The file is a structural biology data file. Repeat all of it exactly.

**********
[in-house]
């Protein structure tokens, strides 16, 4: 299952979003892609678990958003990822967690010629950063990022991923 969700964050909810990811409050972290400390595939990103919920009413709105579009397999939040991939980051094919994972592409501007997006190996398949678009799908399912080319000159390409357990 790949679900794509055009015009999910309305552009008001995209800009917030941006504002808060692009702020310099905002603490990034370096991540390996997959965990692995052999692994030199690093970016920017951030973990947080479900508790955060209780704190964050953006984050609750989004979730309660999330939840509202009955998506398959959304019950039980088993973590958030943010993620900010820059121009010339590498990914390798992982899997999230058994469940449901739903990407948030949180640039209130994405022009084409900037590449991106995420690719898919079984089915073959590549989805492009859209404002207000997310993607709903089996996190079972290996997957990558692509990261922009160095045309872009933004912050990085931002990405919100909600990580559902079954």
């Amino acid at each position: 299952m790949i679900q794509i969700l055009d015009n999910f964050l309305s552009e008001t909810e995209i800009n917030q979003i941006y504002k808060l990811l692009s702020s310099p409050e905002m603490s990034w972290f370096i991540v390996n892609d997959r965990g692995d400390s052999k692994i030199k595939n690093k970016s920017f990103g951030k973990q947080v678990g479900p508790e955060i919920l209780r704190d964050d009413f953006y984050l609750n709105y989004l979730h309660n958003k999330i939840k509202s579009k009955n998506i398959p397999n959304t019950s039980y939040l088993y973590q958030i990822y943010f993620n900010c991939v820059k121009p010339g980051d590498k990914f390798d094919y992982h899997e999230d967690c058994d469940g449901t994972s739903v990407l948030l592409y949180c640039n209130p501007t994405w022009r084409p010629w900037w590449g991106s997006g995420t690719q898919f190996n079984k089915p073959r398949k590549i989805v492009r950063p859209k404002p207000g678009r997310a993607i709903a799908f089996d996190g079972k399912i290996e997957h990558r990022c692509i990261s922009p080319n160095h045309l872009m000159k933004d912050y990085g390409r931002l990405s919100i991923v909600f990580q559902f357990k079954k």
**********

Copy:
[in-house]
């Protein structure tokens, strides 16, 4: 299952979003892609678990958003990822967690010629950063990022991923 969700964050909810990811409050972290400390595939990103919920009413709105579009397999939040991939980051094919994972592409501007997006190996398949678009799908399912080319000159390409357990 790949679900794509055009015009999910309305552009008001995209800009917030941006504002808060692009702020310099905002603490990034370096991540390996997959965990692995052999692994030199690093970016920017951030973990947080479900508790955060209780704190964050953006984050609750989004979730309660999330939840509202009955998506398959959304019950039980088993973590958030943010993620900010820059121009010339590498990914390798992982899997999230058994469940449901739903990407948030949180640039209130994405022009084409900037590449991106995420690719898919079984089915073959590549989805492009859209404002207000997310993607709903089996996190079972290996997957990558692509990261922009160095045309872009933004912050990085931002990405919100909600990580559902079954």
């Amino acid at each position: 299952m790949i679900q794509i969700l055009d015009n999910f964050l309305s552009e008001t909810e995209i800009n917030q979003i941006y504002k808060l990811l692009s702020s310099p409050e905002m603490s990034w972290f370096i991540v390996n892609d997959r965990g692995d400390s052999k692994i030199k595939n690093k970016s920017f990103g951030k973990q947080v678990g479900p508790e955060i919920l209780r704190d964050d009413f953006y984050l609750n709105y989004l979730h309660n958003k999330i939840k509202s579009k009955n998506i398959p397999n959304t019950s039980y939040l088993y973590q958030i990822y943010f993620n900010c991939v820059k121009p010339g980051d590498k990914f390798d094919y992982h899997e999230d967690c058994d469940g449901t994972s739903v990407l948030l592409y949180c640039n209130p501007t994405w022009r084409p010629w900037w590449g991106s997006g995420t690719q898919f190996n079984k089915p073959r398949k590549i989805v492009r950063p859209k404002p207000g678009r997310a993607i709903a799908f089996d996190g079972k399912i290996e997957h990558r990022c692509i990261s922009p080319n160095h045309l872009m000159k933004d912050y990085g390409r931002l990405s919100i991923v909600f990580q559902f357990k079954k």